The Donner Summit tunnels and 13 others in the Sierra Nevada built by Chinese railroad workers remain a testament to ingenuity and industry. 

The Quest to Protect California's Transcontinental Railroad Tunnels

Built by Chinese immigrants in the 1860s, the caverns cutting through Donner Summit helped unite the country

Bruce Clark, author of the new book Athens: City of Wisdom, outlines the events that culminated in the Elgin Marbles’ extraction from Greece.

How the Much-Debated Elgin Marbles Ended Up in England

For two centuries, diplomat Thomas Bruce has been held up as a shameless plunderer. The real history is more complicated, argues the author of a new book

Lieutenant Colonel Almon F. Rockwell (center) was a longtime friend of President James A. Garfield (right). He was also one of roughly 25 people present at Abraham Lincoln's (left) deathbed.

This Man Was the Only Eyewitness to the Deaths of Both Lincoln and Garfield

Almon F. Rockwell's newly resurfaced journals, excerpted exclusively here, offer an incisive account of the assassinated presidents' final moments

Ben Franklin by Joseph-Siffred Duplessis, ca 1785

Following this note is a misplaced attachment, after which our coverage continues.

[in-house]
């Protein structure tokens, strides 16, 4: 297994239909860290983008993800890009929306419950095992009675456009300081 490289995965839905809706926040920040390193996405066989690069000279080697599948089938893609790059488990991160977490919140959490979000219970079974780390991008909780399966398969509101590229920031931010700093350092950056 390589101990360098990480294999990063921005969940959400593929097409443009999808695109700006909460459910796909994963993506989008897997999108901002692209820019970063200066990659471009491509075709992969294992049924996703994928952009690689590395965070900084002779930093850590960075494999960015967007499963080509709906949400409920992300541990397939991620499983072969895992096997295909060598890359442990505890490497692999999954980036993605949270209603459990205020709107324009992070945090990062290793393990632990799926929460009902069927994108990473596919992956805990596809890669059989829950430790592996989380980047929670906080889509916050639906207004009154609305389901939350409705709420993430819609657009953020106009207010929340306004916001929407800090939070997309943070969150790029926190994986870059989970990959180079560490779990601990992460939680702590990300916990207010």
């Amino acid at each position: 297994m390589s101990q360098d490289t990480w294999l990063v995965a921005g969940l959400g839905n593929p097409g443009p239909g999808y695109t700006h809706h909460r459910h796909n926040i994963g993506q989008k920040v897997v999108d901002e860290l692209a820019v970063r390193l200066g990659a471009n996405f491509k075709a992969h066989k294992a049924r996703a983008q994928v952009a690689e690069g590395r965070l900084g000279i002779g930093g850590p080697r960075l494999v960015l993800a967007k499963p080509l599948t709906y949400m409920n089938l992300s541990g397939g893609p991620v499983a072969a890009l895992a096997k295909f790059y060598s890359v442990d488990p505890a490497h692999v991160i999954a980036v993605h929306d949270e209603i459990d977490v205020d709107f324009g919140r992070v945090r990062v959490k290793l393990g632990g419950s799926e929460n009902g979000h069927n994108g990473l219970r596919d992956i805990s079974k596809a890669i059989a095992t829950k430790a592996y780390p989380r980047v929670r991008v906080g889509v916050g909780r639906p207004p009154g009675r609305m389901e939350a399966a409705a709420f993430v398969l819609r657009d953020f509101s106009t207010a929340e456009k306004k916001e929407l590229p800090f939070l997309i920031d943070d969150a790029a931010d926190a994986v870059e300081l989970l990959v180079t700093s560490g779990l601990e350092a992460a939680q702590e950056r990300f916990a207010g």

Ben Franklin Lives in Your Smartphone

The 18th-century inventor discovered concepts that impact modern technology

The origins of the crunchy snack date back to at least the 1800s.

How the Potato Chip Took Over America

A fussy magnate, a miffed chef and the curious roots of the comfort food we hate to love

Snowboarder Shannon Dunn competes for Team USA in the 1998 Winter Olympics, where she won the bronze medal in half-pipe.

Winter Olympics

A Brief History of Snowboarding

Rebellious youth. Olympic glory. How a goofy American pastime conquered winter

Brunhild and Fredegund were two lesser-known but long-reigning and influential Frankish queens.

The Medieval Queens Whose Daring, Murderous Reigns Were Quickly Forgotten

Over the centuries, Brunhild and Fredegund were dismissed and even parodied. But a new book shows how they outwitted their enemies like few in history

A first edition of Phillis Wheatley's Poems on Various Subjects, Religious and Moral (1773), written while the poet was enslaved to John Wheatley of Boston. The book has a brown leather cover, the original Morocco spine label and a frontispiece featuring a portrait of Phillis by Scipio Morehead.


 

Women Who Shaped History

How Phillis Wheatley Beat All Expectations